THE JUNE ALLYSON SHOW ran from 1959 to 1961 under the banner of ‘Four Star – Pam Ric Productions. (Pamela and Richard were the names of June and Dick Powell’s children.) There were 57 half hour episodes. June appeared in about two dozen.
June was only the third star after Loretta Young and Jane Wyman to host her own series.
Lots of familiar faces are in the episodes.
Some of the episodes are on You Tube and I watched a few.
In one, Bette Davis played a schoolteacher who takes in her niece (Sandy Descher) who is suspected of killing her parents. Her school don’t want her to attend. Lief Erickson plays a friend of Bette’s who investigates when the girl goes missing.
In another episode June plays a nurse looking after young Ron Howard who goes missing. Steve Brodie is a sympathetic cop who searches for the boy.
Ginger Rogers plays a writer struggling to come up with ideas. She rents a summer house and meets a young man [Paul Walter Carr) who is a fan of her books. He wants to interview her for his school paper.
They spend time together, he teaches her to ride and fish. She gets writing again – about him, but realises she is being unfair to the young man who has fallen for her.
She leaves again for New York knowing she won’t use the story.
June and Dick play a couple who find solace in each other though they are married to others.
In another episode it was good to see Ann Harding playing June’s mother in law. June’s character has been widowed and Ann must convince her that she must start a new life.
One episode has Frank Lovejoy as a bank robber who seeks refuge in the home of Brian Donlevy, Sylvia Sidney and Margaret O’Brien. How will they deal with the intruder who is injured? They want some of the stolen money!
My favourite episode of those I’ve seen features Edgar Bergen, Stephen McNally, Lyle Bettger and Darryl Hickman.
Four men on a shooting trip in the forest.McNally is bitten by a wrattler and sends Bettger and Hickman back to where they parked their car . He tells Bergen to give him first aid.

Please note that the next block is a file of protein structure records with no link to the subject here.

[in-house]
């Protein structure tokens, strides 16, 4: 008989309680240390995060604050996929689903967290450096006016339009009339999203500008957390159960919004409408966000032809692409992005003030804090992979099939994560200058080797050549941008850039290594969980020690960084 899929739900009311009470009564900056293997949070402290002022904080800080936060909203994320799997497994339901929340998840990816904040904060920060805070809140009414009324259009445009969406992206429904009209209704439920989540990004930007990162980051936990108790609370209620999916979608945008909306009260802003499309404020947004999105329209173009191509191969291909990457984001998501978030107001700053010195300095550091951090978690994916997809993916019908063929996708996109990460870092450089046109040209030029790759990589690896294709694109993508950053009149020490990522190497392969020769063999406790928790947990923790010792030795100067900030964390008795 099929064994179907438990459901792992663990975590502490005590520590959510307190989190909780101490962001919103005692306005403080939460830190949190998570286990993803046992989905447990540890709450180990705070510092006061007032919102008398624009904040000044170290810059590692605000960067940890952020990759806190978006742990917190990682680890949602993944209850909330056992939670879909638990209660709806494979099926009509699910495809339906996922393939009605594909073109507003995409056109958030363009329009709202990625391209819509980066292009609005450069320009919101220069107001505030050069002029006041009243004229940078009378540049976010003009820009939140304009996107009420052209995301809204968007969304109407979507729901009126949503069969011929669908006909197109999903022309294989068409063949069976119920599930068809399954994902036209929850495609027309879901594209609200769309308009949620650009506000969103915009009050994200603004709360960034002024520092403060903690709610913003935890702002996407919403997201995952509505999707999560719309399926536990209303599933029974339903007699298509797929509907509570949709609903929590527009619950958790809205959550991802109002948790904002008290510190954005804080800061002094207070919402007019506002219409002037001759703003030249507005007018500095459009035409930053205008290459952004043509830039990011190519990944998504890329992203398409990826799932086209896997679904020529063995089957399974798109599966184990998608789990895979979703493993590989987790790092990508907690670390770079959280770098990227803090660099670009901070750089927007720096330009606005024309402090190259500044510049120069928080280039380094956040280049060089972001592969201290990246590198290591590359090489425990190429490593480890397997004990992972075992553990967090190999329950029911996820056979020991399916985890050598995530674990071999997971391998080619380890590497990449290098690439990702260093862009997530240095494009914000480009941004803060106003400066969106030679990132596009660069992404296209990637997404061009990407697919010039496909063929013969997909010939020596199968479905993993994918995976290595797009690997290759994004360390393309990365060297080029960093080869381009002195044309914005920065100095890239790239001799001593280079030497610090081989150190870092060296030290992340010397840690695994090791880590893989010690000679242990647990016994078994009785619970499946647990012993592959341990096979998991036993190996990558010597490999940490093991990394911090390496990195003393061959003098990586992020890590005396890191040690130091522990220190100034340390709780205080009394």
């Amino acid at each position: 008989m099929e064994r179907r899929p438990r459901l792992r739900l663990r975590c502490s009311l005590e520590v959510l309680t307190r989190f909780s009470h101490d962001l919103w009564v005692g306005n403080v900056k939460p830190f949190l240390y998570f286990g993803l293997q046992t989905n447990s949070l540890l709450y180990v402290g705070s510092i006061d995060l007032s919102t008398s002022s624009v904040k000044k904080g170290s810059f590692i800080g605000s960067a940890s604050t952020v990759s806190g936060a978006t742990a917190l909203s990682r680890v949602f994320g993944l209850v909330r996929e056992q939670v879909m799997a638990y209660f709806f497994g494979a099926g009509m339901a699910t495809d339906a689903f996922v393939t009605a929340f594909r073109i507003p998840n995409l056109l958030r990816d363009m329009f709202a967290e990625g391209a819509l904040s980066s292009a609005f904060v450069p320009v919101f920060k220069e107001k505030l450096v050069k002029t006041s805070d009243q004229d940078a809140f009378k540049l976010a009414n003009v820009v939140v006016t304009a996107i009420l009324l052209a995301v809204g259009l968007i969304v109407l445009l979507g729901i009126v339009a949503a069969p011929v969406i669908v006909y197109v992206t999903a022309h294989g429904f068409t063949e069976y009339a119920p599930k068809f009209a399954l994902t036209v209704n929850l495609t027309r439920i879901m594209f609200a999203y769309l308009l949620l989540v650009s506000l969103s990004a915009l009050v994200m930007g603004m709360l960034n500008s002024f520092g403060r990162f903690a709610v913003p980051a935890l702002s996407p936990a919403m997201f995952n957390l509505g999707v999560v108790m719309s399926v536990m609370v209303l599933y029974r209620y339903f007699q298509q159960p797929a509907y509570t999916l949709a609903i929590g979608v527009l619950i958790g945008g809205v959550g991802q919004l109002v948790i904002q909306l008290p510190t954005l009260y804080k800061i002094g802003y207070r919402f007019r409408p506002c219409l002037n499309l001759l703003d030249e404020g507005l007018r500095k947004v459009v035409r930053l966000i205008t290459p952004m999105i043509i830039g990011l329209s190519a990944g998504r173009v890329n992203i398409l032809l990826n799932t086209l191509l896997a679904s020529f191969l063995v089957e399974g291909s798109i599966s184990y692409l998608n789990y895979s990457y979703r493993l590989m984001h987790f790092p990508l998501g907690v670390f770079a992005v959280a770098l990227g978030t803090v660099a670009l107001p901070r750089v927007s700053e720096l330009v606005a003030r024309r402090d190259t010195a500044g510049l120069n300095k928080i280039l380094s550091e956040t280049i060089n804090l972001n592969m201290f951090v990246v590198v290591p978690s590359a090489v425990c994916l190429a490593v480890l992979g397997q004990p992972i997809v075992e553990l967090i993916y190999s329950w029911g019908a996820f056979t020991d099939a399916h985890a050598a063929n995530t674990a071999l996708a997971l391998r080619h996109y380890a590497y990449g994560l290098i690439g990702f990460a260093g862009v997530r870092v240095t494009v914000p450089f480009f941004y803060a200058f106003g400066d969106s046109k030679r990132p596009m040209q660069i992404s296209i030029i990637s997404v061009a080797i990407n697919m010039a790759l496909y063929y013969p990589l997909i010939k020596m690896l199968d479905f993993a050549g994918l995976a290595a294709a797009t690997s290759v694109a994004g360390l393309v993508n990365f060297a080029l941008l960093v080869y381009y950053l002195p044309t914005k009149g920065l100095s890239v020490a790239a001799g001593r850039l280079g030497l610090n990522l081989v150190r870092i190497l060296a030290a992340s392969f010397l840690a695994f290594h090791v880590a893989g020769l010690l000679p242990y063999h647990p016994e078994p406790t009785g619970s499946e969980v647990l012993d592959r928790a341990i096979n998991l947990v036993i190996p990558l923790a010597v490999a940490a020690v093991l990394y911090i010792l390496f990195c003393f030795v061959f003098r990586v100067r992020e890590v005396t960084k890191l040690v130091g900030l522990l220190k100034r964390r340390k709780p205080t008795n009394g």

All three men have a grudge against McNally. Will they help him.
I also caught an episode of THE DICK POWELL SHOW on You Tube. Called ‘Special Assignment’, what a star cast it has, and a good story too.
Lloyd Nolan is s a rich man who is dying. he has no family and employs detective Dick Powell to visit 5 of his friends to find out if they are genuine friends or just after his money..
The people the detective has to see include Barbara Stanwyck, Mickey Rooney, Edgar Bergen, June Allyson and Jackie Cooper. Each have their own story and connection to the Lloyd Nolan character.
Born Morris Kusnetzov in New York, Morr Kusnet (1908 – 1990) was a commercial artist who provided newspapers with portraits of film stars.
By 1935, Morr was doing magazine covers , and as late as 1963, he did a cover of Carol Burnett for TV Guide.
Here are some examples of his work. There was mention on pulp artists.com of a charcoal drawing he did of the 12 ANGRY MEN, but I haven’t been able to find a copy.
I’m not sure if he was ever employed by any of the studios , or just freelanced.
A fine artist.
Paulette Goddard was hotly tipped to be Scarlett O’Hara and even given a Technicolor screen test. She was under contract to David O. Selznick and made YOUNG AT HEART for him in 1938.